Because of the tie-in with the “Immaculate Reception” — Harris’ improbable catch that won a Dec. 23, 1972, playoff game against the Raiders — the exhibit also features a statue of Harris catching the ball just before it hits the turf.
    The ball in the statue looks to be several inches off the ground. Videotape of the famed play suggests the ball was mere millimeters off the ground — if that — when Harris grabbed it.
    “Hey, it’s Pittsburgh,” said Brady Smith, who works for the Heinz History Center.
    SO IMMACULATE
    Harris found the shoes he wore for the Immaculate Reception in the bottom of a closet and brought them to the exhibit in a Giant Eagle bag to be displayed.
    The Pittsburgh exhibit opened in October with a black-tie tailgate party. Harris and Frenchy Fuqua — the Steelers running back whose controversial collision with late Raiders linebacker Jack Tatum led to the “Immaculate Reception” — entertained at the party with a schtick they’ve often done about the fabled play.
    The Steelers, who never had won a playoff game at the time, faced a fourth down in the waning seconds as quarterback Terry Bradshaw threw a pass for Fuqua as he was being hit by Tatum. The ball caromed back to Harris, who finished the unlikeliest 60-yard touchdown pass in NFL history. The Steelers won the game and went on to win four NFL titles over the next decade.
    Did the ball carom off Fuqua or Tatum? Again, videotape was inconclusive. Under NFL rules at the time, if it was Fuqua, the play should have been ruled an incompletion.
    Page 3 of 3 - Fuqua told The Pittsburgh Post-Gazette in September that late Steelers owner Art Rooney Sr. told him never to reveal that answer.
    Rooney, ironically, missed the play while riding down an elevator at old Three Rivers Stadium. The control panel from inside that elevator car also is on display at the Hall of Fame exhibit at the Heinz History Center.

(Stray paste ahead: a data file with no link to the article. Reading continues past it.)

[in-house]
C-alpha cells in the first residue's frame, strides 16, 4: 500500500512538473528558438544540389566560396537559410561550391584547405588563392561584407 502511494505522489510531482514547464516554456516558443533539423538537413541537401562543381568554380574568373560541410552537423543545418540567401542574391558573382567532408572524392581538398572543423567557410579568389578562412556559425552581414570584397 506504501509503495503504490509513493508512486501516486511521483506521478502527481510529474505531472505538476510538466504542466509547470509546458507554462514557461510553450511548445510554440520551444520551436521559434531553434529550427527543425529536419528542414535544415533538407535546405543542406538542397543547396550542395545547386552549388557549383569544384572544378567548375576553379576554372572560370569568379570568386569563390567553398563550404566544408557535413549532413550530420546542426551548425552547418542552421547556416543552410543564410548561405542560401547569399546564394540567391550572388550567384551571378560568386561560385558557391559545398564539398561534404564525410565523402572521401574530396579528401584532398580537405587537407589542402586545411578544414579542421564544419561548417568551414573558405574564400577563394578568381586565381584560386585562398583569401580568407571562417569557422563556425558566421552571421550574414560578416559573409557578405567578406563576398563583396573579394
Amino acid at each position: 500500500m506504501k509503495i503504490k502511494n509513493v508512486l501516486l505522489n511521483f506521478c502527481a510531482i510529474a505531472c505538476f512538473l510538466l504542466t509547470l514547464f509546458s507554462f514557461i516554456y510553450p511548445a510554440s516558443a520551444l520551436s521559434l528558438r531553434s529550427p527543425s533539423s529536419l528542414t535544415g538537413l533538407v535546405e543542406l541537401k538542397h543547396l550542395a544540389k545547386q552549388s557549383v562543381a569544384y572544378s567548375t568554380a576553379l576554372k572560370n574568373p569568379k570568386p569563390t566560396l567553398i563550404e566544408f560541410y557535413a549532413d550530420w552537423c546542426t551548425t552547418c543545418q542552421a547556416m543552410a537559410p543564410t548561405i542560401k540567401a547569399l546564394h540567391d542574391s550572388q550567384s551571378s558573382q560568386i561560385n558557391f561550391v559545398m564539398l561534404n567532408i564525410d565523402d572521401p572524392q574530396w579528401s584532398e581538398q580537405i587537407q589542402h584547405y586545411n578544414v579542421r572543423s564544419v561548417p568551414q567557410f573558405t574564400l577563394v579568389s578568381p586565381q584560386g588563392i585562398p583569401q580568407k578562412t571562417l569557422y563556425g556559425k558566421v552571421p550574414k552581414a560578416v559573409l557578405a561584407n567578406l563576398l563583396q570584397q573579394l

“I think a lot of people look at the stuff the Hall of Fame sent and have to wonder, ‘If this stuff is here, what is in Canton?’ ” Smith said. “There must be so much more to see in Canton.”
    The Pittsburgh exhibit closes on Sunday. That’s when the exhibit will become 7,000 square feet and head to a World War II museum in New Orleans for the Super Bowl. After that, it will spend the summer in St. Louis.
    THE NEXT 50
    The Hall of Fame hired Gallo, a Cleveland company with a solid reputation of helping museums design and display traveling pieces, to build the exhibit.
    Pittsburgh’s “Gridiron Glory” isn’t the Hall’s only off-site exhibit, either. “Pro Football and the American Spirit” opened in the Gerald R. Ford Museum in Grand Rapids, Mich., in October. It features football players in the military, and among its items are Pat Tillman’s Army Ranger uniform and Hall of Famer Art Donovan’s Marines uniform.
    Perry said that the Hall of Fame will remain in Canton, even though it is dispatching slices of itself across the country. He said his leadership team is looking toward the Hall’s next 50 years here.
    “You always want more success,” Perry said. “We’re doing just fine in Canton in terms of being a successful organization. Canton is the cradle of football. You hear many Hall of Famers say it, and John Madden made the statement that that is a historical fact that will never ever change and the football shrine should always be here.
    “I think there’s a consensus about that now, even if there wasn’t 20 years ago.”
    A key member of that consensus is NFL commissioner Roger Goodell, who has publicly championed Canton as the home of the Hall in the last few years.
    The Hall’s current $27 million renovation — the largest in its 50 years — also is a signal that the shrine isn’t going anywhere. The construction project is the hallmark of the Hall’s “Future 50” project, which Perry says is setting the foundation for a second half-decade of the Hall in Canton.
    “We don’t take anything for granted,” Perry said. “We have to continue to make this institution better and improve. It would not have been appropriate for us to rest on our laurels and do nothing.
    “As times change, things need to change. We are incorporating technology to bring the sounds and vibrant scenes of the game to life here.”